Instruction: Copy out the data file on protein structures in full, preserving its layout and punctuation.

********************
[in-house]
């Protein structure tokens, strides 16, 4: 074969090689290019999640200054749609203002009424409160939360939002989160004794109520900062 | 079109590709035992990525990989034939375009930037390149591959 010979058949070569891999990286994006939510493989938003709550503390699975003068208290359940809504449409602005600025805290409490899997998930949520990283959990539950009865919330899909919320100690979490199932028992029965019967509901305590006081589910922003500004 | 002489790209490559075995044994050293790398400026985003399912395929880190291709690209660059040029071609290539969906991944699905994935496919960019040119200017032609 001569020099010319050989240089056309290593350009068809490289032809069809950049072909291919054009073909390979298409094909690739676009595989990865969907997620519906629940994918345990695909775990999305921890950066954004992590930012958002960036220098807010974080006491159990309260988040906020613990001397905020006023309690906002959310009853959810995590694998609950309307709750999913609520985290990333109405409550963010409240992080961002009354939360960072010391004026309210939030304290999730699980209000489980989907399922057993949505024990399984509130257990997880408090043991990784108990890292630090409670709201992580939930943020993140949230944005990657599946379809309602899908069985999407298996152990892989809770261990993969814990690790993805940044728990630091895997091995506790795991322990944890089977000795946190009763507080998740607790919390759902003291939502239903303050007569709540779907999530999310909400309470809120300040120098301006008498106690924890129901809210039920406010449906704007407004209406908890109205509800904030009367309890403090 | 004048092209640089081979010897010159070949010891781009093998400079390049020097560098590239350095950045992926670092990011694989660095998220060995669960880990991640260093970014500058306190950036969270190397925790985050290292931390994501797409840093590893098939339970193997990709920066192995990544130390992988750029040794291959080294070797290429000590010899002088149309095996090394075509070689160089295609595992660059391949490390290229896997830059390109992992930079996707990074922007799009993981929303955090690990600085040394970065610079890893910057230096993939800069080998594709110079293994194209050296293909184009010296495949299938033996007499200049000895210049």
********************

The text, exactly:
[in-house]
């Protein structure tokens, strides 16, 4: 074969090689290019999640200054749609203002009424409160939360939002989160004794109520900062 | 079109590709035992990525990989034939375009930037390149591959 010979058949070569891999990286994006939510493989938003709550503390699975003068208290359940809504449409602005600025805290409490899997998930949520990283959990539950009865919330899909919320100690979490199932028992029965019967509901305590006081589910922003500004 | 002489790209490559075995044994050293790398400026985003399912395929880190291709690209660059040029071609290539969906991944699905994935496919960019040119200017032609 001569020099010319050989240089056309290593350009068809490289032809069809950049072909291919054009073909390979298409094909690739676009595989990865969907997620519906629940994918345990695909775990999305921890950066954004992590930012958002960036220098807010974080006491159990309260988040906020613990001397905020006023309690906002959310009853959810995590694998609950309307709750999913609520985290990333109405409550963010409240992080961002009354939360960072010391004026309210939030304290999730699980209000489980989907399922057993949505024990399984509130257990997880408090043991990784108990890292630090409670709201992580939930943020993140949230944005990657599946379809309602899908069985999407298996152990892989809770261990993969814990690790993805940044728990630091895997091995506790795991322990944890089977000795946190009763507080998740607790919390759902003291939502239903303050007569709540779907999530999310909400309470809120300040120098301006008498106690924890129901809210039920406010449906704007407004209406908890109205509800904030009367309890403090 | 004048092209640089081979010897010159070949010891781009093998400079390049020097560098590239350095950045992926670092990011694989660095998220060995669960880990991640260093970014500058306190950036969270190397925790985050290292931390994501797409840093590893098939339970193997990709920066192995990544130390992988750029040794291959080294070797290429000590010899002088149309095996090394075509070689160089295609595992660059391949490390290229896997830059390109992992930079996707990074922007799009993981929303955090690990600085040394970065610079890893910057230096993939800069080998594709110079293994194209050296293909184009010296495949299938033996007499200049000895210049």